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Understanding EMIR: A guide for funds and their managers

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20 February 2013

Why should I care about EMIR?

Do you manage a private equity fund, real estate fund, investment fund, hedge fund or any other alternative investment fund, a UCITS or work for a company that does? Are the fund or your company or both established in the European Economic Area (the EEA) or does the fund trade with derivatives with counterparties based in the EEA? If so, please read on for a summary of important changes that are being made to the regulation of derivatives in the EEA.


Under the definitions of the Regulation on OTC derivatives, central counterparties and trade repositories (Regulation (EU) 648/2012) also known as the European Markets Infrastructure Regulation (EMIR), an alternative investment fund (an AIF) managed by an alternative investment fund manager (an AIFM) authorised or registered in accordance with the Alternative Investment Fund Management Directive (Directive 2011/61/EU) as well as UCITS and, where relevant, its management company, authorised in accordance with the UCITS Directive (Directive 2009/65/EC) are classified as financial counterparties and therefore subject to the full range of obligations imposed by EMIR. This includes the clearing, the OTC risk mitigation and the reporting obligations. These obligations are likely to start coming into effect from March onwards.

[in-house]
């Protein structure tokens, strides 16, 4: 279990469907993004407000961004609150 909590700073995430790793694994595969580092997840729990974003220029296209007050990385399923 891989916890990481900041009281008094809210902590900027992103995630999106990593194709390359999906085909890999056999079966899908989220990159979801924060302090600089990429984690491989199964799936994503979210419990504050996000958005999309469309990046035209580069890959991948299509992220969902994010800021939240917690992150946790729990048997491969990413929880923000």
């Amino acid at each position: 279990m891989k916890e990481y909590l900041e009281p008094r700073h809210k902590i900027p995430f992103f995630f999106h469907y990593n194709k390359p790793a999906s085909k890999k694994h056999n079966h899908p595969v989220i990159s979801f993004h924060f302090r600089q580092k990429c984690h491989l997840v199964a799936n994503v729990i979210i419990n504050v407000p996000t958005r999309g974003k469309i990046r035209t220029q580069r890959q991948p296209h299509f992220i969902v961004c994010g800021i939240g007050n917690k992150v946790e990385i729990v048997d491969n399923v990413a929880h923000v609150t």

Frequently Asked Questions

1. Why do funds and managers need to consider EMIR?

EMIR is relevant for EEA fund managers because all AIFs with authorised or registered AIFMs under AIFMD, and all UCITS funds, will be classified as financial counterparties under EMIR and will be subject to the full array of EMIR's obligations (explained below). In addition, funds (and other vehicles) established in the EEA which are not UCITS or AIFs will also become subject to certain risk management obligations under EMIR.

Much of the detail concerning how EMIR will be implemented is in secondary legislation (technical standards), which are currently with the European Parliament for consideration. Our description is based on the draft technical standards available.

2. The funds I manage are not based in the EEA – does EMIR still apply?

The application of EMIR to non-EEA entities is unclear. Non-EEA AIFs are caught if managed by an EEA AIFM. Other entities may be in scope of certain EMIR requirements which apply where the derivative "has a direct, substantial and foreseeable effect within the EU" or if it is considered "necessary or appropriate to prevent the evasion" of EMIR. The extent of this extra-territorial effect is similar to Dodd-Frank language in the US and the market is awaiting further guidance as to how these provisions might operate in practice. Consequently, assessment of the entities outside the EEA may be necessary.